"[I]t is the Canary Islands that are the key to everything that is most spectacular in the rise of Castile" (Fern‡ndez-Armesto 221). After the Castilians established themselves in Gomera, during the War of Succession , Fernando and Isabel made sure to head off Portuguese settlement on other islands. Despite the strain of the Granada War, the monarchs authorized completing the conquest of the CanariesPalma in 1490 and Tenerife in 1493 (Parry, Spanish 40). The labor of the Guanche natives was handed over to settlers, along with land, developing patterns to be followed in the Caribbean.
Since the Canaries were on the fringe of the world, might there not be islands even further westthe legendary Atlantis, or St. Brandon's Island, or Antilla? Recall that, according to his royal capitulati–ns, Columbus's mission was "to discover and acquire islands and mainland in the Ocean Sea" (Stevens 42-45). The first European literary response to the encounter with the New World is an untitled Italian poem published in Rome on 15 June 1493. It concludes: "Here ends the History of the Discovery of the New Islands of the Indian Canaries . . . " (Cachey). No knowledgeable observer in Rome, Florence, or Genoa believed at this point that nothing more exciting than islands similar to ones already colonized had been found.
It is clear from the foregoing that Castile had an early stake in the Atlantic and in exploration beyond the known islands. Its occupation of the Canaries and continued rivalry with Portugal played a vital role in gaining Columbus a hearing from the Andalusian aristocracy and the monarchy. At this point, the long-established Genoese colony in Seville comes into the picture. A Catalan historian noted that: "the colonization of Spain by the Genoese after the 13th century marked a fundamental stage for the discovery of America . . . " (VicZns Vives, Economic 282). After the conquest of Andalusia by Fernando III, the next two reigns saw the opening of the straits of Gibraltar by Castile, due to the fleet and maritime skills of the Zaccarias family of Genoa (Pistarino). Fernando III granted the Genoese status in Seville during 1251, a privilege later extended to other areas and the alliance which developed between the crown and the merchants of Seville with Genoa never lapsed. Catalonia's commerce, which attempted to provide a counterweight to Genoa, could not survive the competition (Gonzalez Jimenez 118f; Heers 486-89). Thus, American trade would remain a monopoly of the union of Seville and the Republic of Saint George.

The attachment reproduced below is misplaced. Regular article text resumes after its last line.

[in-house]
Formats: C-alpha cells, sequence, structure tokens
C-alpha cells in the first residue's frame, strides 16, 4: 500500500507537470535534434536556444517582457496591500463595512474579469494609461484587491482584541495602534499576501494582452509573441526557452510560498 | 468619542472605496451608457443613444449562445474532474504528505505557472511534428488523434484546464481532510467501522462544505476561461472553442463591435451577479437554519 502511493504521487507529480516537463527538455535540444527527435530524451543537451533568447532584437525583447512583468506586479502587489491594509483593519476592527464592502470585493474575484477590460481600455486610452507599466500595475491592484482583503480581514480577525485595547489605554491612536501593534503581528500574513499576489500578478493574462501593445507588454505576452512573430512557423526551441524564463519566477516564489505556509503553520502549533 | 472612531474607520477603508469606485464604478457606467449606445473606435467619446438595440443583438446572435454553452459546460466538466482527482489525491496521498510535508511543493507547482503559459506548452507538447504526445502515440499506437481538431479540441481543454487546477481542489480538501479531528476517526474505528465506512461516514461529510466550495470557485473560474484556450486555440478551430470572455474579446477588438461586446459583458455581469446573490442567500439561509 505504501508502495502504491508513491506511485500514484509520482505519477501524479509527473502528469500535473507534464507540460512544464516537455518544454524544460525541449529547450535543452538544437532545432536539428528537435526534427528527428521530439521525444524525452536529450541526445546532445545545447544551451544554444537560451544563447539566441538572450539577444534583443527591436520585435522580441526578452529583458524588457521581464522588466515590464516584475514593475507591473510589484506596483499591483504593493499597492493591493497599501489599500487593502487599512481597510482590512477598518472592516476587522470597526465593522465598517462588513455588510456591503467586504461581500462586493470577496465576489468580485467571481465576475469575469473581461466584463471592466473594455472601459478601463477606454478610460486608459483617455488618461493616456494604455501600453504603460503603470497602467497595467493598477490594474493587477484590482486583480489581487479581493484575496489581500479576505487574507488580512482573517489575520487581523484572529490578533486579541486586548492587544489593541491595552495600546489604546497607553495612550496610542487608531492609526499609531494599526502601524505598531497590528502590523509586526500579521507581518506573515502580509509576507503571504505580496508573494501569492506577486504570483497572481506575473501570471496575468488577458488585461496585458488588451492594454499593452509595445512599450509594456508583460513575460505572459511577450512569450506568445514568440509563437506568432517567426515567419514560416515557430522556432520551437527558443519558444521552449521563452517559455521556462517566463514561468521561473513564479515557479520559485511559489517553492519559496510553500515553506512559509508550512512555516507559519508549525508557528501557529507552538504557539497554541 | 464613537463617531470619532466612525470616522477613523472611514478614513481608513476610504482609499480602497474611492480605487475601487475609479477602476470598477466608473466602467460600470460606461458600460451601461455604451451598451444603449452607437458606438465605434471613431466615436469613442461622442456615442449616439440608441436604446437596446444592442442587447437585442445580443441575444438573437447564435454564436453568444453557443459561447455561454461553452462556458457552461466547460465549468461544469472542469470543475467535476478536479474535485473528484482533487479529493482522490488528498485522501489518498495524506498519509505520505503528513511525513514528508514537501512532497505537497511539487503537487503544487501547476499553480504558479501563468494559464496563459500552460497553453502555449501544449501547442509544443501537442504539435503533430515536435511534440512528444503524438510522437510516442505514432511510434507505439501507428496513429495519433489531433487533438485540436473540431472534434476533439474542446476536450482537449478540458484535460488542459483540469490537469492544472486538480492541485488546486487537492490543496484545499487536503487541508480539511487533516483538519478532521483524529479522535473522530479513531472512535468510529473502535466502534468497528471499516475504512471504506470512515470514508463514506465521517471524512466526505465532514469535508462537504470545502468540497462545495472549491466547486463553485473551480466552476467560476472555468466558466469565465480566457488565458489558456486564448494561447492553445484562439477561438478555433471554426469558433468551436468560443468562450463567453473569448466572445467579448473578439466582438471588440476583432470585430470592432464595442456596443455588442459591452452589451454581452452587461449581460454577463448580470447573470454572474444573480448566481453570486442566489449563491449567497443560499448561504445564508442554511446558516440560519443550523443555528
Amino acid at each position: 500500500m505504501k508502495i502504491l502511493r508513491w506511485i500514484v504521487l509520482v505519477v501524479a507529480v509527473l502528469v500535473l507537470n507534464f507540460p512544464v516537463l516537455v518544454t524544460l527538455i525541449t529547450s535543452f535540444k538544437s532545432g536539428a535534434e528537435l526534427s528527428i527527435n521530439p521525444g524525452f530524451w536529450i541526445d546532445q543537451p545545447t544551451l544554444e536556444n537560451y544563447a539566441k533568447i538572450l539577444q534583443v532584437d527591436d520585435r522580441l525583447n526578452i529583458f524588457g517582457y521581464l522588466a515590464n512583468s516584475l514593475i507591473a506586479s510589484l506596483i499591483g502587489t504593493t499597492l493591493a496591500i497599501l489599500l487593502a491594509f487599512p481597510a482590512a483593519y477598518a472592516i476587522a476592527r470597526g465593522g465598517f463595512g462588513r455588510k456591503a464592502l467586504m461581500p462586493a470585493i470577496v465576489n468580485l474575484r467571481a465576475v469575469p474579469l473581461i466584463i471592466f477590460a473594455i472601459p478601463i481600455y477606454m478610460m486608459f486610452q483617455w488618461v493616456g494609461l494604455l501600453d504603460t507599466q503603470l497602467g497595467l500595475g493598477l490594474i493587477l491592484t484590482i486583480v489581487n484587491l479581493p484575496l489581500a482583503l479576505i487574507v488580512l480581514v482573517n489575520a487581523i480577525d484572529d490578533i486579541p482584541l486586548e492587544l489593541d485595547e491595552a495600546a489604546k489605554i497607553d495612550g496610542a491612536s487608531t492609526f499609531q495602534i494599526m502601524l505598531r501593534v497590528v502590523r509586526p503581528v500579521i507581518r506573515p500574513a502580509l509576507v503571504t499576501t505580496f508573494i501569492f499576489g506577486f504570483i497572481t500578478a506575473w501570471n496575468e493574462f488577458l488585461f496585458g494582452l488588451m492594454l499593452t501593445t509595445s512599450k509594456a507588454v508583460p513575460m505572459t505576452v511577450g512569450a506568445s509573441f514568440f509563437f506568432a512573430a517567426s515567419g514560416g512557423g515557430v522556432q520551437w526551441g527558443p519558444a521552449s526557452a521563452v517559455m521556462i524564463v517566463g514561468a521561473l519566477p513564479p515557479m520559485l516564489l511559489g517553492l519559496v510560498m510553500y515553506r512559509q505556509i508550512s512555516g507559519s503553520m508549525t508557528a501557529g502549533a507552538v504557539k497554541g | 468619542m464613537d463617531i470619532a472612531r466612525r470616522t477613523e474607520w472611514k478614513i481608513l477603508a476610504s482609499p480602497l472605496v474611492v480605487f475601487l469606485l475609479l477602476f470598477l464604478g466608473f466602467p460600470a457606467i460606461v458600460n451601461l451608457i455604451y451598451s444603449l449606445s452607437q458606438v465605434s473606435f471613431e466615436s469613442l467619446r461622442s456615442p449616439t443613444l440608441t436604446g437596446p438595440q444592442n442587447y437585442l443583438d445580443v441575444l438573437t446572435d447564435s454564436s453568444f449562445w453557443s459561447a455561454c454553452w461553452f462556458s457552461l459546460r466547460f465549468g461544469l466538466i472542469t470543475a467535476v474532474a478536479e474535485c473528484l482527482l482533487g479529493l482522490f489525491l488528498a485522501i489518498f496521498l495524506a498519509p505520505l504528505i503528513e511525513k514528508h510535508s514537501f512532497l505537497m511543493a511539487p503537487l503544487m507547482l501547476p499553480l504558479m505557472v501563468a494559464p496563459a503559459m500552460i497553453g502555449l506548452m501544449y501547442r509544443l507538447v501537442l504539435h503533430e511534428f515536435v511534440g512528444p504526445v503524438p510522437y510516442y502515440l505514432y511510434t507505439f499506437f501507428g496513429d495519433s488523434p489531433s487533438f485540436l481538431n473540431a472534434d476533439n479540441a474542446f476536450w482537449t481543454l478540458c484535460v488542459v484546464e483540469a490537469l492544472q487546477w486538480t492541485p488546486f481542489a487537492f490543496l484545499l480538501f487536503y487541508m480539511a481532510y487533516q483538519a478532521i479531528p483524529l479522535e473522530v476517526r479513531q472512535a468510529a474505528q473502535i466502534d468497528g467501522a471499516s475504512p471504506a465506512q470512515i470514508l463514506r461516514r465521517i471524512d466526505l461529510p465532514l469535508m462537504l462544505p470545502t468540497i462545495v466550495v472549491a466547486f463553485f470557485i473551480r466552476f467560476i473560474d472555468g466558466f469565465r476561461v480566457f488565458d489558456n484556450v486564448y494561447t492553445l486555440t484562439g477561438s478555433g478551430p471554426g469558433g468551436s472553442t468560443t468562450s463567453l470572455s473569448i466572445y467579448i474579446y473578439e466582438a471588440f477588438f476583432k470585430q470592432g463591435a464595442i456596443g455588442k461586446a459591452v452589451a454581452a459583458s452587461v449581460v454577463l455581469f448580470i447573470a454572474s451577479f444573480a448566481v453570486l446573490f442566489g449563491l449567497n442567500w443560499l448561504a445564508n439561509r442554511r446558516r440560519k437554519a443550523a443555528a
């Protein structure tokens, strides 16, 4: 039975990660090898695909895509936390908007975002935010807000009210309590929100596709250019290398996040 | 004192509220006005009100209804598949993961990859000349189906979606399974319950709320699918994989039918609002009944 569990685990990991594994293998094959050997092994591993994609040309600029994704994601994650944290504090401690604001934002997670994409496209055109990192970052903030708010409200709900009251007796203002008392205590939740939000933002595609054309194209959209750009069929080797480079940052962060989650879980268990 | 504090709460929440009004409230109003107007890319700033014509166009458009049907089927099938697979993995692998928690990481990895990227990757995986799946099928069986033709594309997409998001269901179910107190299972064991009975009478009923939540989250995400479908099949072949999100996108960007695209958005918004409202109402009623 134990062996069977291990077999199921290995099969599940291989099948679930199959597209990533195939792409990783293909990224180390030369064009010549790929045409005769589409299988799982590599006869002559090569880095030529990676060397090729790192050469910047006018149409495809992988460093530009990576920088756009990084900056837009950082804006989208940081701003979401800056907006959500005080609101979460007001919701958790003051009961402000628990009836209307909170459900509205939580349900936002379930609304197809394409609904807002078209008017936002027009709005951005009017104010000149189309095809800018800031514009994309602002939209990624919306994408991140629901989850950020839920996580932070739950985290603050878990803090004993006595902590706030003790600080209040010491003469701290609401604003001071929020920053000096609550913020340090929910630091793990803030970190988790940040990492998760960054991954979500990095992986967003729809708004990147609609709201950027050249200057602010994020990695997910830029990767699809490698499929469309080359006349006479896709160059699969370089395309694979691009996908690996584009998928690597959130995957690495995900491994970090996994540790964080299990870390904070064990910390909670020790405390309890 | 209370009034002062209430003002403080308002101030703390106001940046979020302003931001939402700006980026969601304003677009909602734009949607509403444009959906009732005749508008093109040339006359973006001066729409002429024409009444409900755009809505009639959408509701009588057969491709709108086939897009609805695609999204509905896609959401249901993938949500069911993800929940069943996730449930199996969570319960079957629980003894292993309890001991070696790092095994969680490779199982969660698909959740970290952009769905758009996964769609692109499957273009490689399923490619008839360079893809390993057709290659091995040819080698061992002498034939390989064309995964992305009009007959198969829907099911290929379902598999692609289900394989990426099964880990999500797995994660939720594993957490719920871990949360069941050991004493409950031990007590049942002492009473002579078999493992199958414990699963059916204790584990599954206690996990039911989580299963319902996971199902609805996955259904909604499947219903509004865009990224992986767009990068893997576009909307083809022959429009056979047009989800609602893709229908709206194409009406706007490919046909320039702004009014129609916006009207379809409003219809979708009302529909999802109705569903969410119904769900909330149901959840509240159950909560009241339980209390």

Columbus, not a man to leave any contact untapped, did indeed use conversos, Jews, Franciscans, and secretaries as intermediaries to the powerful, but for financing the Genoese connection predominates. For this Enterprise the crown, as was its custom with expeditions, put up no money. Columbus turned for aid to two Genoese, Francesco Pinelli [Pinelo] and Francesco da Rivarola [Riberol], city councilors of Seville, who both had invested in the Canaries (Boscolo, Genovese). The principal loan for the expedition came, due to their prompting, from the Council of the Holy Brotherhood, which urban militia group was administered by the Queen's treasurer, Luis de Sant‡ngel, an Aragonese converso who had profited from his connection with Pinelli and Rivola in the Canary Islands (Lunenfeld 65N). Rivarola, along with Francesco Doria, Francesco Cataneo [Cana—o], and Gaspar Spinolain addition to the Florentine Juanoto Berardiloaned Columbus additional credits, the money which he personally invested in the first venture (Boscolo, Fiorentini; Pike 99).